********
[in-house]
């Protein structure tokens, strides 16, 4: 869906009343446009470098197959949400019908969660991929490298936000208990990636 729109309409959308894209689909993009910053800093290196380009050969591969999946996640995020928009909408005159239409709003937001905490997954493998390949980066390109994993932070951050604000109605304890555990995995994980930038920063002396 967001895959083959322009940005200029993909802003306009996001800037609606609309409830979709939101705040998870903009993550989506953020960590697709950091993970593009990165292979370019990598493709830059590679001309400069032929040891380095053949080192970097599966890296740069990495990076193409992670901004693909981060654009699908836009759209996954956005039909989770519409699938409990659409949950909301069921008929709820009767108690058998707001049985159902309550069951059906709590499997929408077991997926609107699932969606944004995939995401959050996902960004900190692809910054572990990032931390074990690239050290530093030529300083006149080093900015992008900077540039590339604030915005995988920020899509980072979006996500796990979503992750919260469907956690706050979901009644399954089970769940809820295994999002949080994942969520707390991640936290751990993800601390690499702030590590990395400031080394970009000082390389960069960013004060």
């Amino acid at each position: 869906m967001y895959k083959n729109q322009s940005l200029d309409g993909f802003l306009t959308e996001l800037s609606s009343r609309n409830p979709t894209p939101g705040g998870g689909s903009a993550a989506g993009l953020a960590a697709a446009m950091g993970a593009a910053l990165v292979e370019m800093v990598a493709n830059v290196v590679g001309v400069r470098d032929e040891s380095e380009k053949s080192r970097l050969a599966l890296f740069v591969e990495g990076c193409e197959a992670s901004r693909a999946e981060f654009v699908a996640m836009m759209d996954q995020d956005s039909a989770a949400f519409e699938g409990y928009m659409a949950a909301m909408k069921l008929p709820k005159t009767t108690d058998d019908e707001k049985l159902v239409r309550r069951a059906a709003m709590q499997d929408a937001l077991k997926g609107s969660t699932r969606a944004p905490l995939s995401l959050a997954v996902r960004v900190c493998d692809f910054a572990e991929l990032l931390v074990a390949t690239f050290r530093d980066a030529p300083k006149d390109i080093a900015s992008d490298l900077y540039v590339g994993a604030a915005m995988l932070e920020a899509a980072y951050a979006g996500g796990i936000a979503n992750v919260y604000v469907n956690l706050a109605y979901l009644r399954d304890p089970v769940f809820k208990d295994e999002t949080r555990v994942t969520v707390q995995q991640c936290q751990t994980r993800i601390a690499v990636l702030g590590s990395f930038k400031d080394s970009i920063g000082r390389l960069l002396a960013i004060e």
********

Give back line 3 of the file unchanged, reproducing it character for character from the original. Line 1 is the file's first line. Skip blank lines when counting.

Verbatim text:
């Amino acid at each position: 869906m967001y895959k083959n729109q322009s940005l200029d309409g993909f802003l306009t959308e996001l800037s609606s009343r609309n409830p979709t894209p939101g705040g998870g689909s903009a993550a989506g993009l953020a960590a697709a446009m950091g993970a593009a910053l990165v292979e370019m800093v990598a493709n830059v290196v590679g001309v400069r470098d032929e040891s380095e380009k053949s080192r970097l050969a599966l890296f740069v591969e990495g990076c193409e197959a992670s901004r693909a999946e981060f654009v699908a996640m836009m759209d996954q995020d956005s039909a989770a949400f519409e699938g409990y928009m659409a949950a909301m909408k069921l008929p709820k005159t009767t108690d058998d019908e707001k049985l159902v239409r309550r069951a059906a709003m709590q499997d929408a937001l077991k997926g609107s969660t699932r969606a944004p905490l995939s995401l959050a997954v996902r960004v900190c493998d692809f910054a572990e991929l990032l931390v074990a390949t690239f050290r530093d980066a030529p300083k006149d390109i080093a900015s992008d490298l900077y540039v590339g994993a604030a915005m995988l932070e920020a899509a980072y951050a979006g996500g796990i936000a979503n992750v919260y604000v469907n956690l706050a109605y979901l009644r399954d304890p089970v769940f809820k208990d295994e999002t949080r555990v994942t969520v707390q995995q991640c936290q751990t994980r993800i601390a690499v990636l702030g590590s990395f930038k400031d080394s970009i920063g000082r390389l960069l002396a960013i004060e």